Book Review: Secrets of Skin and Stone by Wendy Laine
Goodreads Description: Something is wrong in Hidden Creek. The sleepy Alabama town is more haunted than any place fiend hunter Grisham Caso has ever seen. Unearthed graves, curse bags, and spilled blood all point to an evil that could destroy his gargoyle birthright. The town isn’t safe for anyone, and everyone says fiery Piper Devon knows why.
Piper wants to leave Hidden Creek behind. She’s had enough of secrets—they hide in the shadows of her room and tell her terrible things are coming. Too-charming city boy Grisham might be her only chance to save herself.
To survive, Piper and Grisham have to shed their secrets and depend only on each other. But what lurks in Hidden Creek still might take everything away from them, including each other.
My Review: I was given an ARC of Secrets of Skin and Stone by the author in exchange for an honest review.
As soon as Gris Caso rolls into Hidden Creek, things get interesting, and it’s not the crazy number of fiends in town—demonic creatures invisible to most people. It’s Piper, the beautiful and neurotic girl living next door whom he can’t keep his eyes off of. After her dog is murdered the day he arrives, he discovers curse bags in her room and an army of fiends swarming over her each night. It doesn’t take long to figure out someone is targeting her—but why? Piper meanwhile doesn’t know what to think of the mysterious boy who rolled into town claiming to hunt ghosts. There’s no sense in falling for someone who will only be leaving town soon, but the more time they spend together, the harder it is to deny her attraction.
SECRETS comes with a bit of heavy content, which hits right off the bat with Piper discovering her dog murdered. This is not at all superfluous to the story, as it acts as the inciting incident and serves to drive Piper into a search for the murderer, which leads her straight towards the fiends. As is stated in the trigger warning at the beginning of the book, Piper self-harms in the form of cutting a couple times throughout the book. The thought process is explained very well and the author does an excellent job avoiding any glorification. More so, we see Piper able to overcome this through non-judgemental love and support from Gris. In particular, during the scene where Piper promises Gris she won’t cut anymore, he makes a comment that if she “had to do it again, he’d understand.” That level of acceptance and understanding can really make all the difference in someone recovering from self-harm. Especially important, it isn’t the relationship that is “saving” her, but rather the support and freedom to talk about it with him that makes the difference.
Piper also has Obsessive Compulsive Disorder, a type that is shared by the author and is well-executed throughout the book. Piper’s diagnosis influences every aspect of her character, but it doesn’t define her, which I think is something the book does amazingly well. It does a great job dispelling some of the stereotypes of OCD and explains how it can present in different ways in different people, which is showcased through Piper’s mom, who also has OCD. It’s definitely an #ownvoices book and the author gives us an inside look to how it feels living with the diagnosis.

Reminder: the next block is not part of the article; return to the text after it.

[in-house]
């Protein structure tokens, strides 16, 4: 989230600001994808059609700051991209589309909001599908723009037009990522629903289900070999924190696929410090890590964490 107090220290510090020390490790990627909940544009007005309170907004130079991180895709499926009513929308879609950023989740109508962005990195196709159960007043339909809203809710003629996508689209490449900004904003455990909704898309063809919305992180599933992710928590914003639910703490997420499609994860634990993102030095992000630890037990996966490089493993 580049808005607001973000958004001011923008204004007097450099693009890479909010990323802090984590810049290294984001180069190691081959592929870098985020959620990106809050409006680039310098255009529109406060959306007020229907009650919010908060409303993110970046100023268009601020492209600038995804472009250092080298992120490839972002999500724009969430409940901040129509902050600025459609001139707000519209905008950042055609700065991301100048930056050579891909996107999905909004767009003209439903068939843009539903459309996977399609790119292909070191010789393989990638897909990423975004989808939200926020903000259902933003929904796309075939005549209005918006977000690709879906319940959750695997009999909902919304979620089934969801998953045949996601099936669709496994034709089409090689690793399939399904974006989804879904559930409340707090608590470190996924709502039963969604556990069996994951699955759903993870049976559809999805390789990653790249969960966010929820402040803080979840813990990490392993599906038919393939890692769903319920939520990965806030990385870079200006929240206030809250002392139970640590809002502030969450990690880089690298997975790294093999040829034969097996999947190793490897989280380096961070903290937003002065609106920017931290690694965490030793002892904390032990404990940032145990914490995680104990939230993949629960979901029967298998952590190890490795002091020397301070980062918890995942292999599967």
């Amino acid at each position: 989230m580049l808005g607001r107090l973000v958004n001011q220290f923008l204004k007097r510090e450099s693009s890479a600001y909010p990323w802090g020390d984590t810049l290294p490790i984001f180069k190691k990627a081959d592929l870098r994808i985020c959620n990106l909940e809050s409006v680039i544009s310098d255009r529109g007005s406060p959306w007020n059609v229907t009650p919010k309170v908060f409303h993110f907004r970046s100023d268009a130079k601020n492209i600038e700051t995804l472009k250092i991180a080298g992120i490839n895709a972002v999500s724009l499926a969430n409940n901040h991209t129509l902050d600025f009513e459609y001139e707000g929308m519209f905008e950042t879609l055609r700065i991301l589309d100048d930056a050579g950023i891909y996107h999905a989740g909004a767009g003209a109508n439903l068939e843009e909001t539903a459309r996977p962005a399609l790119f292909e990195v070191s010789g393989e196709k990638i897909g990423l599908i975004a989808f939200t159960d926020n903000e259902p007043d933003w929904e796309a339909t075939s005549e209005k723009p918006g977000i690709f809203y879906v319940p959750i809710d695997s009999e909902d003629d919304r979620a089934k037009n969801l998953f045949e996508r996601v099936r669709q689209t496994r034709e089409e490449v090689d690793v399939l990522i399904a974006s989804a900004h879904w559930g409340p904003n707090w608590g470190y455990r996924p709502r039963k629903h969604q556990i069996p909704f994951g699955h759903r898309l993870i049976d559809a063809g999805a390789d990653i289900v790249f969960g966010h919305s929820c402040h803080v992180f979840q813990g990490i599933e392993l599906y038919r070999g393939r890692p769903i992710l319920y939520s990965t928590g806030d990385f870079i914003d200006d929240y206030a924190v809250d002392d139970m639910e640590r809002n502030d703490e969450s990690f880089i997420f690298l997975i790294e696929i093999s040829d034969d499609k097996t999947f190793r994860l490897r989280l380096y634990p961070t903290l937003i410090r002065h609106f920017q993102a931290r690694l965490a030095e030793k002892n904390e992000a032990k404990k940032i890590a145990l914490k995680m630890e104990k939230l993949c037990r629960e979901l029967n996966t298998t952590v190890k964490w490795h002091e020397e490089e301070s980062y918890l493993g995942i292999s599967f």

As for the plot, hot damn does this book have a good mystery! There’s a long list of suspects and even as the characters knock off possible candidates, it only makes it harder to figure out who is responsible. The author did an excellent job ramping up the mystery all the way through, and by the end I was suspecting everyone, even Gris’ aunt. It all led to an exciting climax that helped put all the pieces in place—including some that I hadn’t even considered. As well, Piper and Gris were very well-constructed characters. Piper especially felt so solid and real that I felt like I really understood her. As well, the romance between them was sizzling hot, and those tense moments in Piper’s bedroom together had me begging for more.
There were times where the tension felt a little lacking. Even with the threat of fiends everywhere and a killer running around town, there was no sense of immediate danger. There was more romantic tension than plot tension. My only other issue came from the initial start to their relationship. Gris, who supposedly traveled around and fought monsters for a living, got attached to a girl and committed to settling down so quickly that it felt a little contrary to his character.
Once the awkward early stages had passed, their love progressed at a realistic pace that felt natural to their characters. The very end was probably my absolute favorite part, as it just seemed to encapsulate the heart of the story so perfectly and left me with a warm feeling long after I finished reading.
TL;DR: All in all, 4/5 stars. An unflinchingly real urban fantasy with an irresistible love story at its core.